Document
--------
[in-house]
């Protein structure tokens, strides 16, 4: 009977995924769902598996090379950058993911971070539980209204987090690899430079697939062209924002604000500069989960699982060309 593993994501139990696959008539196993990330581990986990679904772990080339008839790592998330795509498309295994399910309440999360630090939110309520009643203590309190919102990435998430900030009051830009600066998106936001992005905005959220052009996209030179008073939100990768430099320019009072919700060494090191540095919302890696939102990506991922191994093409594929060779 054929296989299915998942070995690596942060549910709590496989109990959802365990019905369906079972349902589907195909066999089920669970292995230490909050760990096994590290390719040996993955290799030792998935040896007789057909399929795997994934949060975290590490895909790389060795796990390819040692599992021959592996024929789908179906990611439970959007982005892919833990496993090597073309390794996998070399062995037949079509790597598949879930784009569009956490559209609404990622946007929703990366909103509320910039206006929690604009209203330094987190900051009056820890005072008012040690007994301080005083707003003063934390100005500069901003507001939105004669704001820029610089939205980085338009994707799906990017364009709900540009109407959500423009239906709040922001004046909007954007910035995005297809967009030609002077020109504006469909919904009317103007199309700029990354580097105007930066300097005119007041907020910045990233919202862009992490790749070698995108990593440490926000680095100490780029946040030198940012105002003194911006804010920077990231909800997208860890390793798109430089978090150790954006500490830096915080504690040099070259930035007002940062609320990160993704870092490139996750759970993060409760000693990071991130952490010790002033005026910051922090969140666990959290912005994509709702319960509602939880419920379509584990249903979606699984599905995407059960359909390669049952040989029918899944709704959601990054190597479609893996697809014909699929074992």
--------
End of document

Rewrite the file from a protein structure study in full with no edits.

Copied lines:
[in-house]
């Protein structure tokens, strides 16, 4: 009977995924769902598996090379950058993911971070539980209204987090690899430079697939062209924002604000500069989960699982060309 593993994501139990696959008539196993990330581990986990679904772990080339008839790592998330795509498309295994399910309440999360630090939110309520009643203590309190919102990435998430900030009051830009600066998106936001992005905005959220052009996209030179008073939100990768430099320019009072919700060494090191540095919302890696939102990506991922191994093409594929060779 054929296989299915998942070995690596942060549910709590496989109990959802365990019905369906079972349902589907195909066999089920669970292995230490909050760990096994590290390719040996993955290799030792998935040896007789057909399929795997994934949060975290590490895909790389060795796990390819040692599992021959592996024929789908179906990611439970959007982005892919833990496993090597073309390794996998070399062995037949079509790597598949879930784009569009956490559209609404990622946007929703990366909103509320910039206006929690604009209203330094987190900051009056820890005072008012040690007994301080005083707003003063934390100005500069901003507001939105004669704001820029610089939205980085338009994707799906990017364009709900540009109407959500423009239906709040922001004046909007954007910035995005297809967009030609002077020109504006469909919904009317103007199309700029990354580097105007930066300097005119007041907020910045990233919202862009992490790749070698995108990593440490926000680095100490780029946040030198940012105002003194911006804010920077990231909800997208860890390793798109430089978090150790954006500490830096915080504690040099070259930035007002940062609320990160993704870092490139996750759970993060409760000693990071991130952490010790002033005026910051922090969140666990959290912005994509709702319960509602939880419920379509584990249903979606699984599905995407059960359909390669049952040989029918899944709704959601990054190597479609893996697809014909699929074992």